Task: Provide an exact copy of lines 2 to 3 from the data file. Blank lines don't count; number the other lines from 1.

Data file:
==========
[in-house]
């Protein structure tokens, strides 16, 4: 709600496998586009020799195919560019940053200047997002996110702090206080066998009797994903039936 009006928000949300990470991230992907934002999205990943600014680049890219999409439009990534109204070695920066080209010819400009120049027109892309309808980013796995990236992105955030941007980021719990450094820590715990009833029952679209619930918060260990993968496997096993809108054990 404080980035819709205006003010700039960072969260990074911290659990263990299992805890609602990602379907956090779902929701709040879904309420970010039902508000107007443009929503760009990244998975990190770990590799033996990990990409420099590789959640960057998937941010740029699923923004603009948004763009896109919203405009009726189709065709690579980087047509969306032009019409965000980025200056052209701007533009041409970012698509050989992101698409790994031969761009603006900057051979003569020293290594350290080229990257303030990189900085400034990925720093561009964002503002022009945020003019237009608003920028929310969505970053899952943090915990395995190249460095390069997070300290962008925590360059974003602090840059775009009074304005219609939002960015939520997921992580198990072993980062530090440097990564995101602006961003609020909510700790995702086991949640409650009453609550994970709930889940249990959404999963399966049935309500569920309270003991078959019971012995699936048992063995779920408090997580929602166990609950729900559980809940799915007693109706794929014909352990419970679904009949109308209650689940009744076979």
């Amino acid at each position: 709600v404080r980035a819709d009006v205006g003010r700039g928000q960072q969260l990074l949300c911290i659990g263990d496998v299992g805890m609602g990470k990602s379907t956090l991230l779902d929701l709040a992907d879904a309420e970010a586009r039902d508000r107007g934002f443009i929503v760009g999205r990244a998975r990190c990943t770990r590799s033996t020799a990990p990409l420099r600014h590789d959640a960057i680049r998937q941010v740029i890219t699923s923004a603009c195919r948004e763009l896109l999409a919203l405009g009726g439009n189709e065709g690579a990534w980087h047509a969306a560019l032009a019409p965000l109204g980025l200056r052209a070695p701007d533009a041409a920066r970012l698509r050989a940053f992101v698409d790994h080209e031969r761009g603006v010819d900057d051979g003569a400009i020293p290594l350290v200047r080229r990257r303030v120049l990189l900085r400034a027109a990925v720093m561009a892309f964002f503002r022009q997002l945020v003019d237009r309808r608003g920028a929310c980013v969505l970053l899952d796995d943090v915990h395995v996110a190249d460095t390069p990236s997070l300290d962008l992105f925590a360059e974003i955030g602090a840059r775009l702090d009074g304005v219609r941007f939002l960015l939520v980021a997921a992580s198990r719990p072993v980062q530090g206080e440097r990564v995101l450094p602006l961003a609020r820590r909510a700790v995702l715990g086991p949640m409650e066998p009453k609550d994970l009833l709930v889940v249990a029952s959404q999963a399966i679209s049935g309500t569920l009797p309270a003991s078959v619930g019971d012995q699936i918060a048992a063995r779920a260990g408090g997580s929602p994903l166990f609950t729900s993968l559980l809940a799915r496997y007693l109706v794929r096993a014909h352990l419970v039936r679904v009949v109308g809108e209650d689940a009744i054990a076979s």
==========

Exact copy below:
């Protein structure tokens, strides 16, 4: 709600496998586009020799195919560019940053200047997002996110702090206080066998009797994903039936 009006928000949300990470991230992907934002999205990943600014680049890219999409439009990534109204070695920066080209010819400009120049027109892309309808980013796995990236992105955030941007980021719990450094820590715990009833029952679209619930918060260990993968496997096993809108054990 404080980035819709205006003010700039960072969260990074911290659990263990299992805890609602990602379907956090779902929701709040879904309420970010039902508000107007443009929503760009990244998975990190770990590799033996990990990409420099590789959640960057998937941010740029699923923004603009948004763009896109919203405009009726189709065709690579980087047509969306032009019409965000980025200056052209701007533009041409970012698509050989992101698409790994031969761009603006900057051979003569020293290594350290080229990257303030990189900085400034990925720093561009964002503002022009945020003019237009608003920028929310969505970053899952943090915990395995190249460095390069997070300290962008925590360059974003602090840059775009009074304005219609939002960015939520997921992580198990072993980062530090440097990564995101602006961003609020909510700790995702086991949640409650009453609550994970709930889940249990959404999963399966049935309500569920309270003991078959019971012995699936048992063995779920408090997580929602166990609950729900559980809940799915007693109706794929014909352990419970679904009949109308209650689940009744076979």
């Amino acid at each position: 709600v404080r980035a819709d009006v205006g003010r700039g928000q960072q969260l990074l949300c911290i659990g263990d496998v299992g805890m609602g990470k990602s379907t956090l991230l779902d929701l709040a992907d879904a309420e970010a586009r039902d508000r107007g934002f443009i929503v760009g999205r990244a998975r990190c990943t770990r590799s033996t020799a990990p990409l420099r600014h590789d959640a960057i680049r998937q941010v740029i890219t699923s923004a603009c195919r948004e763009l896109l999409a919203l405009g009726g439009n189709e065709g690579a990534w980087h047509a969306a560019l032009a019409p965000l109204g980025l200056r052209a070695p701007d533009a041409a920066r970012l698509r050989a940053f992101v698409d790994h080209e031969r761009g603006v010819d900057d051979g003569a400009i020293p290594l350290v200047r080229r990257r303030v120049l990189l900085r400034a027109a990925v720093m561009a892309f964002f503002r022009q997002l945020v003019d237009r309808r608003g920028a929310c980013v969505l970053l899952d796995d943090v915990h395995v996110a190249d460095t390069p990236s997070l300290d962008l992105f925590a360059e974003i955030g602090a840059r775009l702090d009074g304005v219609r941007f939002l960015l939520v980021a997921a992580s198990r719990p072993v980062q530090g206080e440097r990564v995101l450094p602006l961003a609020r820590r909510a700790v995702l715990g086991p949640m409650e066998p009453k609550d994970l009833l709930v889940v249990a029952s959404q999963a399966i679209s049935g309500t569920l009797p309270a003991s078959v619930g019971d012995q699936i918060a048992a063995r779920a260990g408090g997580s929602p994903l166990f609950t729900s993968l559980l809940a799915r496997y007693l109706v794929r096993a014909h352990l419970v039936r679904v009949v109308g809108e209650d689940a009744i054990a076979s």